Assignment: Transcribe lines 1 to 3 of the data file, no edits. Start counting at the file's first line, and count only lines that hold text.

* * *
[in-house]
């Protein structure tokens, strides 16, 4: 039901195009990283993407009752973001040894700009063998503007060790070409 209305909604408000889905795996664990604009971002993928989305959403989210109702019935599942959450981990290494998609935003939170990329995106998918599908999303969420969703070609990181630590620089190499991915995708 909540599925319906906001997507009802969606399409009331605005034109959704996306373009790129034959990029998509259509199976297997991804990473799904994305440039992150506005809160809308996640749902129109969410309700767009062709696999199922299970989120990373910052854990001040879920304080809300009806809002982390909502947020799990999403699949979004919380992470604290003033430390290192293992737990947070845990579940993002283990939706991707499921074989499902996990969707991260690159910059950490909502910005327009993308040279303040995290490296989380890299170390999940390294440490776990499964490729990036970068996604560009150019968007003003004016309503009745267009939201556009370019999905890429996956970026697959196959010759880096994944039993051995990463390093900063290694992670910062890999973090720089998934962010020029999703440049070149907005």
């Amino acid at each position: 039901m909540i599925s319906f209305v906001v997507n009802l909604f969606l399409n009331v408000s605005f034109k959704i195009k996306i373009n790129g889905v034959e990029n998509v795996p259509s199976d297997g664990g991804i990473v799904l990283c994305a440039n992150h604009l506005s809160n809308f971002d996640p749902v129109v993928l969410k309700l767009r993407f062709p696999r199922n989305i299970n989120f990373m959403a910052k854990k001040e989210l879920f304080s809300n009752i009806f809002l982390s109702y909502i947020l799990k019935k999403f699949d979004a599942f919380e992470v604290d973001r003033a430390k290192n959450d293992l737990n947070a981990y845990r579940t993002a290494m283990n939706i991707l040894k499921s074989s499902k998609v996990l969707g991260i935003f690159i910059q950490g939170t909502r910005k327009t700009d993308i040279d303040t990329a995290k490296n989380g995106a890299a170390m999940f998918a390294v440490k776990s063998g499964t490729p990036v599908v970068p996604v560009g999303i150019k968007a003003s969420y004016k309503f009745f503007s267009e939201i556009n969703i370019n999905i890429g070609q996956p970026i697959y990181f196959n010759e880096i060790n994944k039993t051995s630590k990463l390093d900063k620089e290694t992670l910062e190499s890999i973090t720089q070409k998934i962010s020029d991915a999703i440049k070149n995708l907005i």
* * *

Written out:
[in-house]
């Protein structure tokens, strides 16, 4: 039901195009990283993407009752973001040894700009063998503007060790070409 209305909604408000889905795996664990604009971002993928989305959403989210109702019935599942959450981990290494998609935003939170990329995106998918599908999303969420969703070609990181630590620089190499991915995708 909540599925319906906001997507009802969606399409009331605005034109959704996306373009790129034959990029998509259509199976297997991804990473799904994305440039992150506005809160809308996640749902129109969410309700767009062709696999199922299970989120990373910052854990001040879920304080809300009806809002982390909502947020799990999403699949979004919380992470604290003033430390290192293992737990947070845990579940993002283990939706991707499921074989499902996990969707991260690159910059950490909502910005327009993308040279303040995290490296989380890299170390999940390294440490776990499964490729990036970068996604560009150019968007003003004016309503009745267009939201556009370019999905890429996956970026697959196959010759880096994944039993051995990463390093900063290694992670910062890999973090720089998934962010020029999703440049070149907005």
């Amino acid at each position: 039901m909540i599925s319906f209305v906001v997507n009802l909604f969606l399409n009331v408000s605005f034109k959704i195009k996306i373009n790129g889905v034959e990029n998509v795996p259509s199976d297997g664990g991804i990473v799904l990283c994305a440039n992150h604009l506005s809160n809308f971002d996640p749902v129109v993928l969410k309700l767009r993407f062709p696999r199922n989305i299970n989120f990373m959403a910052k854990k001040e989210l879920f304080s809300n009752i009806f809002l982390s109702y909502i947020l799990k019935k999403f699949d979004a599942f919380e992470v604290d973001r003033a430390k290192n959450d293992l737990n947070a981990y845990r579940t993002a290494m283990n939706i991707l040894k499921s074989s499902k998609v996990l969707g991260i935003f690159i910059q950490g939170t909502r910005k327009t700009d993308i040279d303040t990329a995290k490296n989380g995106a890299a170390m999940f998918a390294v440490k776990s063998g499964t490729p990036v599908v970068p996604v560009g999303i150019k968007a003003s969420y004016k309503f009745f503007s267009e939201i556009n969703i370019n999905i890429g070609q996956p970026i697959y990181f196959n010759e880096i060790n994944k039993t051995s630590k990463l390093d900063k620089e290694t992670l910062e190499s890999i973090t720089q070409k998934i962010s020029d991915a999703i440049k070149n995708l907005i």